On October 31, 2008, several hundred enthusiasts and cryptographic specialists included in the closed list of The Cryptography Mailing list on the website metzdowd.com received emails signed by someone going by the name Satoshi Nakamoto. In it, he said that he was working on the creation of a new electronic cash system in which operations are carried out directly between the participants without involving a third trusted party.
The letter contained a link to a short 9-page text of a report titled Bitcoin: A Peer-to-Peer Electronic Cash System, in which, in a strict academic style, briefly but clearly, Satoshi described the technology of the new monetary system. The identity of this person, or a group of people, remains unknown, and for understandable reasons. In one of the posts on the cryptology forum, Satoshi Nakamoto said that he began working on the concept of Bitcoin back in 2007.
It’s no secret that since the launch of the Bitcoin blockchain in 2009, the system imposed a limit on the total number of possible coins to be issued. Satoshi Nakamoto limited the issue to 21 million units. This way, he planned to protect the cryptocurrency from imminent inflation, if the market got too overloaded with them.
In addition to this limit, there is a relationship between how many bitcoins are available at the moment and the complexity with which new ones are being mined. With an increase in the number of coins already mined, the complexity of calculations for mining increases as well, and the amount of remuneration for the blocks decreases. After almost 10 years of Bitcoin’s existence, the reward for mined blocks has decreased from 50 coins to 12.5, and the complexity increased from 1 hash per second in 2009 to more than 2,600 billion hashes per second in 2018.
As of April 2019, 17,623,104 bitcoins are already in circulation, which is more than 80% of the total. Every day this number grows. The reward for mining is 12.5 BTC, is generated approximately every 10 minutes and 15 seconds. About 75 bitcoins are added per hour, and around 1800 daily. The previous decline in the reward for mining blocks occurred in June 2016. The next decline, down to 6.25 coins per block, is expected in the summer of 2020.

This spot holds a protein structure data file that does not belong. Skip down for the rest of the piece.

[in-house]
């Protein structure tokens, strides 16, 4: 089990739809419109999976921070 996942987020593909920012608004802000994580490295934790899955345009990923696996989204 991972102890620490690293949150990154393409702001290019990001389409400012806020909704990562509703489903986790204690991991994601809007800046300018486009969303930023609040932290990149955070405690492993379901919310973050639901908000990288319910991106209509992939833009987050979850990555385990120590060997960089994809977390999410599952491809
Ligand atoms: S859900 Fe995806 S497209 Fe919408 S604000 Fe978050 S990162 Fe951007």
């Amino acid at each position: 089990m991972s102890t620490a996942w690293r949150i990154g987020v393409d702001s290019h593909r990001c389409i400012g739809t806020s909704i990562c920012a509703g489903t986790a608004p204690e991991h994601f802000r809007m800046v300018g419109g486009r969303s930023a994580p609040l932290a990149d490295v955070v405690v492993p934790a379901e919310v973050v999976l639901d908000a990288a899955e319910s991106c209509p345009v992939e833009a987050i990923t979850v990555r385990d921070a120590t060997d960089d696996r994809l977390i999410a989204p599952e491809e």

The cost of the coin itself does not depend that much on how much Bitcoins are released or how many are left. Recent exchange rate fluctuations are mostly influenced by the growing popularity in society and the interest shown by some of the world’s largest financial organizations. Additionally, big changes in value are due to the news flowing around and created by the crypto community.
It is impossible to know exactly how many bitcoins are left forgotten in users’ wallets or lost altogether. Different information can be found on the topic, but the general consensus is that up to 30% of all coins will likely be lost. This is explained by the fact that after the launch of the world’s first cryptocurrency, coins were mined very easily, and the process did not require any special powerful equipment. Users could mine on ordinary home computers. The cost of a bitcoin unit was incredibly low compared to today, and goods were not sold for BTC, so the mined coins were abandoned by the owners. After the incredible surges in price, not everyone was able to regain access to their storage wallets.
Having information on how many bitcoins can be mined, it is possible to calculate the year in which the last BTC will be produced. The maximum possible amount is 21 million. The algorithm in the system contains a cyclic reward that decreases by 2 times, which occurs every 4 years:
In total, remuneration for miners will occur 33 times, for which it will take 132 years. Therefore, the last 0.00 000 001 BTC will be produced by the year 2140.
Despite the fact that it will take many decades to reach its final development level, it is already becoming clear today that the total number of BTCs in circulation will be significantly less than that declared by the developers. This is mainly due to the loss of access to the wallets where the funds are kept, and with the closure of trading exchanges that have not paid compensation. It is difficult to say for sure whether the restriction on the maximum possible number of bitcoins will substantially affect the price and to what extent. One thing is clear, that over time, not only will the number of BTC coins increase, but their turnover and value will follow.